Copper-Mediated Breast Cancer Protection With Genistein
Posted Dec 15 2010 10:00am
Population-based breast cancer research has repeatedly reported that dietary soy and soy isoflavone consumption has breast cancer fighting benefits including possibly reducing breast cancer risk and reducing the risk of breast cancer recurrence. While the possible breast cancer fighting benefits of soy consumption are apparently becoming clearer, the mechanism(s) by which soy isoflavones protect against breast cancer are uncertain.
A new breast cancer cell culture research stud y examined one possible mechanism by which the soy isoflavone genistein might fight breast cancer. For this study, breast cancer researchers cultured 2 breast cancer cell lines and one healthy, non-cancerous, breast cell line. These three cell lines were then treated with the soy isoflavone genistein at different doses to determine it's effects on these breast cancer cells and non-cancerous breast cells. The breast cancer investigators reported
Treatment with genistein reduced the growth of both breast cancer cell lines, but did not effect the growth of normal, non-cancerous breast cells.
Genistein treatment induced an internal fragmentation and death of breast cancer cells, but not normal breast cells.
Co-treating breast cancer cells with genistein plus a copper-binding compound prevented genistein from killing breast cancer cells and reducing their growth.
Treatment with genistein reduced the metastatic potential of the metastatic breast cancer cell line and co-treatment with the copper binding compound reversed this beneficial effect.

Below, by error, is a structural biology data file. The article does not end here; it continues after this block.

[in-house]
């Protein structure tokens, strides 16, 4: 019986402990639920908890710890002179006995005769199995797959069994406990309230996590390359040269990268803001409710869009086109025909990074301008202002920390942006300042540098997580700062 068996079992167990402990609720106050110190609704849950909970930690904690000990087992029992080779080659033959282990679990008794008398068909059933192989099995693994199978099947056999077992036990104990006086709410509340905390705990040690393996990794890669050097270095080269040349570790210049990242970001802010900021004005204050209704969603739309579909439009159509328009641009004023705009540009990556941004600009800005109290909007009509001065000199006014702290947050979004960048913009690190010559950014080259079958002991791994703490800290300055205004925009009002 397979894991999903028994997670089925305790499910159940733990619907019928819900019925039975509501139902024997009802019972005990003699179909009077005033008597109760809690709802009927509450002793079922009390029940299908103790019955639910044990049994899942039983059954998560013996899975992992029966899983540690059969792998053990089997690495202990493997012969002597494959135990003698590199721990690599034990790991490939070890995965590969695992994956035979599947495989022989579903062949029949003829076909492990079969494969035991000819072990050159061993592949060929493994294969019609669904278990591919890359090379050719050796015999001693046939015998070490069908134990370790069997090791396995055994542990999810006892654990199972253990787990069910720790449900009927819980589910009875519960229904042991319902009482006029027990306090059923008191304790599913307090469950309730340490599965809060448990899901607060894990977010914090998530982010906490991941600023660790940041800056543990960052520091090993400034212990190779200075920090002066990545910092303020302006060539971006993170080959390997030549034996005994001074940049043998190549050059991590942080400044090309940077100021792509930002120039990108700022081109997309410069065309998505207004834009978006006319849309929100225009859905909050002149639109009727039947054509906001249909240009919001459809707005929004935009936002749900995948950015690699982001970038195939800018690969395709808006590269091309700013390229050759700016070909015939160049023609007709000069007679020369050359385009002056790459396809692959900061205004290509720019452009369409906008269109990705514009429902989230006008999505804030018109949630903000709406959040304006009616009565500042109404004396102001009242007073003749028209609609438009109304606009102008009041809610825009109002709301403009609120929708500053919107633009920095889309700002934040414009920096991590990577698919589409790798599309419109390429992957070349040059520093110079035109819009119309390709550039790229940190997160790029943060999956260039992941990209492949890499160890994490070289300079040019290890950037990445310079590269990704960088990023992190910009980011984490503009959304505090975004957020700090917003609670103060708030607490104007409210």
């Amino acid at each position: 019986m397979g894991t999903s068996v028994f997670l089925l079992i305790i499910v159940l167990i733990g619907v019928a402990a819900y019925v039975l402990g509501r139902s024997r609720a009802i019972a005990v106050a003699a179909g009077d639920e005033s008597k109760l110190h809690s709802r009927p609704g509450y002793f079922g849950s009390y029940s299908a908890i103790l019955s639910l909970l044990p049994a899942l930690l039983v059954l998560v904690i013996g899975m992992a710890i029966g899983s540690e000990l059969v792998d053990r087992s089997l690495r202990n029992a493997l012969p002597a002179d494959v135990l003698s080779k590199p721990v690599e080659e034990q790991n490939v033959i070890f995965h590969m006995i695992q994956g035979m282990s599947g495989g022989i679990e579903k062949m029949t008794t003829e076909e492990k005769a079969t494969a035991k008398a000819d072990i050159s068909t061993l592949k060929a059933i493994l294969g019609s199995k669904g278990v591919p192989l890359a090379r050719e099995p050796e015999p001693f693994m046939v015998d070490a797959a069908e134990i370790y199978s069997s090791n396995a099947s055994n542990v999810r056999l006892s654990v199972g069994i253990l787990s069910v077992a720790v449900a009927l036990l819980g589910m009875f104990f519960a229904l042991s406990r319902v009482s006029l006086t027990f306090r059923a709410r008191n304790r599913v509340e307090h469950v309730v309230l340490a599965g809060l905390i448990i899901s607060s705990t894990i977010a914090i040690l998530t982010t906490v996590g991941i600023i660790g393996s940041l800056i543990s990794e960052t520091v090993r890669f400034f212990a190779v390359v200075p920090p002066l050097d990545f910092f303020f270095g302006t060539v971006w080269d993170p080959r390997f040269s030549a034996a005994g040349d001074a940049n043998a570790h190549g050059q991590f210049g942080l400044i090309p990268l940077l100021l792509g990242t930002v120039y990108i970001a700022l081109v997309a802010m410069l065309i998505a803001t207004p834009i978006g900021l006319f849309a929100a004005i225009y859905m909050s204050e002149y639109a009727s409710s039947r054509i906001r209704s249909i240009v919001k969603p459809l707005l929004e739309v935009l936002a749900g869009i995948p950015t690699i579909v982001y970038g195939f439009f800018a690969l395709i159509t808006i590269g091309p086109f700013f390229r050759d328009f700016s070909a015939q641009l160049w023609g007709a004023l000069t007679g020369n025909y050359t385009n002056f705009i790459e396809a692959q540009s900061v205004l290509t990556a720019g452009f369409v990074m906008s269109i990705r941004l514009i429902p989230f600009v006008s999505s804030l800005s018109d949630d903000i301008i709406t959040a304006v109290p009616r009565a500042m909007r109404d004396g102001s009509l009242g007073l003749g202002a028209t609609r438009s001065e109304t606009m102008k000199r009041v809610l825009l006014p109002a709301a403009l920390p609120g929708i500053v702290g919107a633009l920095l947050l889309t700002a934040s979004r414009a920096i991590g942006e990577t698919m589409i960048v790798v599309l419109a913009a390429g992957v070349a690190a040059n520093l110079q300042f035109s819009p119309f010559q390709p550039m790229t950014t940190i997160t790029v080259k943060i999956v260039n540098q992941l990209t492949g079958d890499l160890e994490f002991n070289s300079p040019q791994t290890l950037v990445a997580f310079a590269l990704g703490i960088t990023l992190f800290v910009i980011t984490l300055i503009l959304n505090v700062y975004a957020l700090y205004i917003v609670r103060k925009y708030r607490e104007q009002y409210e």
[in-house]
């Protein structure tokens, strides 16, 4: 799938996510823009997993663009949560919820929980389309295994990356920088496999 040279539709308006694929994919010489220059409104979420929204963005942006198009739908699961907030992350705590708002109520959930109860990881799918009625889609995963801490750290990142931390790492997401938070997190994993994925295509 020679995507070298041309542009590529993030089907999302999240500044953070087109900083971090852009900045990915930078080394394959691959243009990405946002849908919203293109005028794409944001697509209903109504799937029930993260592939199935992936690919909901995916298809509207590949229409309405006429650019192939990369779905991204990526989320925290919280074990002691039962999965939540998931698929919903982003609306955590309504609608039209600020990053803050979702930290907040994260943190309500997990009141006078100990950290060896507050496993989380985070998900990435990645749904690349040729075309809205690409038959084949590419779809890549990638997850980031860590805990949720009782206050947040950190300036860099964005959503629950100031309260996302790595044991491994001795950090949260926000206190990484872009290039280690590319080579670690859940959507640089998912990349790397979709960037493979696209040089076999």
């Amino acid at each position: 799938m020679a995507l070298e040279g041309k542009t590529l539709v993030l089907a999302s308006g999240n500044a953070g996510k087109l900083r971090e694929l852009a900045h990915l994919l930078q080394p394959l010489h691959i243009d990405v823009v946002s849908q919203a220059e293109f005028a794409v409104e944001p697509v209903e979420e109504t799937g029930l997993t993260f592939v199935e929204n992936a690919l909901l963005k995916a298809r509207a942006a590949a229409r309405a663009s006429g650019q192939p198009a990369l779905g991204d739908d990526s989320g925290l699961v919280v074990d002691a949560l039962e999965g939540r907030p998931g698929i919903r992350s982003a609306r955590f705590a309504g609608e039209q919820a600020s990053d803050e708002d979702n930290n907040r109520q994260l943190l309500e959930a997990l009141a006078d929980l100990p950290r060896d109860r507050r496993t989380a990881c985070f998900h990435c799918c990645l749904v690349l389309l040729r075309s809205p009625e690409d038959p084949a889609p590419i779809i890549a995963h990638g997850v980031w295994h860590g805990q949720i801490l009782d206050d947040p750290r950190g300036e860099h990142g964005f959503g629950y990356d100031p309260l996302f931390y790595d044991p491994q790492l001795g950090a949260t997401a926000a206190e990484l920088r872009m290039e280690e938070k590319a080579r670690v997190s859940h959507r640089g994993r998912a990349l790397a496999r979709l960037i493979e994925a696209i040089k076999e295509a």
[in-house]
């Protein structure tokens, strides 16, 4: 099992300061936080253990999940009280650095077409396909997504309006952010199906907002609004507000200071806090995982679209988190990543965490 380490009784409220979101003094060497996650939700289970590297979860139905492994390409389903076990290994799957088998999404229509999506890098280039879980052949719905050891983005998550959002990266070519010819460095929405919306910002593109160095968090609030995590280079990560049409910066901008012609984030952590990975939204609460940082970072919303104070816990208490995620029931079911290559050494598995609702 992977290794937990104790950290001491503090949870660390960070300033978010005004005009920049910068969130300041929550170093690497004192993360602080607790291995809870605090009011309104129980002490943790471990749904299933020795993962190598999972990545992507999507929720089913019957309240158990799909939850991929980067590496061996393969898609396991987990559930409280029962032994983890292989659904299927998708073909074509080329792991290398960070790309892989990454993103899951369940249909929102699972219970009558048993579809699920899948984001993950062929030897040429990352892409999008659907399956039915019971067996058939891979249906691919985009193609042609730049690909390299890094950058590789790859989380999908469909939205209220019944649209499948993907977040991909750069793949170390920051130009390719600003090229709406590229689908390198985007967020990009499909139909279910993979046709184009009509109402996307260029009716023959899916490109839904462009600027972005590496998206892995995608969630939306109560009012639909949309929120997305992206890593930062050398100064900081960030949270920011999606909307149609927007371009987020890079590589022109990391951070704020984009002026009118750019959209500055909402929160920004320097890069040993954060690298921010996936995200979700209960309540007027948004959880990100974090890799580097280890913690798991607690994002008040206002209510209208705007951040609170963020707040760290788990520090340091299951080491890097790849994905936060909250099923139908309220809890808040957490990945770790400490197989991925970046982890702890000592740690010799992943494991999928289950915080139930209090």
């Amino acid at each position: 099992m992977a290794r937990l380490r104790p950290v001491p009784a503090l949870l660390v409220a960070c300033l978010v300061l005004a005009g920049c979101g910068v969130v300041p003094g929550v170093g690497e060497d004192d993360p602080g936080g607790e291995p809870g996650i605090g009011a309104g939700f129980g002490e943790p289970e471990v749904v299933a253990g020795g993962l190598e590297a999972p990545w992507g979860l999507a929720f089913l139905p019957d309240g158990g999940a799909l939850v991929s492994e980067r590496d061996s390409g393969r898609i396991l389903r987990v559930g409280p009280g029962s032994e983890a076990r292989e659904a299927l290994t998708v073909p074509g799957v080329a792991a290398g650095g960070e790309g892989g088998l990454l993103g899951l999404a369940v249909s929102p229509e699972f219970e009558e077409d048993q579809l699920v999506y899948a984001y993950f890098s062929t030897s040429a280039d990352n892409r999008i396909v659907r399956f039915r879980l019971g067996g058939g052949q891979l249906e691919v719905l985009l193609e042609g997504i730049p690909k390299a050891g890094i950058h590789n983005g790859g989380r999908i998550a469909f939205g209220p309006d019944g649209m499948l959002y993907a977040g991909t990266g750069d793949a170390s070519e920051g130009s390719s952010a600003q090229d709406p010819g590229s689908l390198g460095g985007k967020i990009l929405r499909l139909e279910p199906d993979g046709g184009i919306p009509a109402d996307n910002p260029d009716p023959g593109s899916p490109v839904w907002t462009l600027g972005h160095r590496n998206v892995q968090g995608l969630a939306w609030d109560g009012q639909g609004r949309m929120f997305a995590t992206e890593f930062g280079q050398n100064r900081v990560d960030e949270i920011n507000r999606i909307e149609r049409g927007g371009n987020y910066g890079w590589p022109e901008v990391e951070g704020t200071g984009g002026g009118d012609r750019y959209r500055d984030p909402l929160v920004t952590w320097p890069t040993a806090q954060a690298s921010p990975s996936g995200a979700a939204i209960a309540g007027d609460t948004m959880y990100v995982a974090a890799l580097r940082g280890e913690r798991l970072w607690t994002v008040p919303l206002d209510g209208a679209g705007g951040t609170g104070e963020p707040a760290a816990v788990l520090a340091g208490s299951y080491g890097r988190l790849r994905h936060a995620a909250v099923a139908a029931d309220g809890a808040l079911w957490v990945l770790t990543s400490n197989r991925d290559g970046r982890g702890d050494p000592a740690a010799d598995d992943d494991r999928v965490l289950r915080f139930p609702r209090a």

This is a fascinating cell culture study that describes one possible mechanism by which the soy isoflavone genistein might protect against breast cancer. Previous research has shown that breast cancer and many other cancers are accompanied by an elevation in blood, tissue, and cellular levels of copper and that the increased cellular levels of copper are restricted specifically to the cancer cells. This new breast cancer study suggests that genistein reduces breast cancer cell growth and causes the death of breast cancer cells through a copper-mediated mechanism. When the copper was available to be acted upon by genistein, breast cancer protection effects were observed. In comparison, when copper was made unavailable by adding a copper binder to the cell culture system, genistein's ability to suppress breast cancer cell growth was blocked. Overall, this suggests that genistein targets elevated copper levels in breast cancer cells to suppress their growth and viability. Furthermore, this also appears to explain the lack of an effect of genistein on normal, healthy breast cells, which do not have elevated copper levels. It would be interesting to know whether the other soy isoflavones, daidzein and glycitein, have similar copper-mediated effects and if the three combined together as found in most soy foods have a greater effect.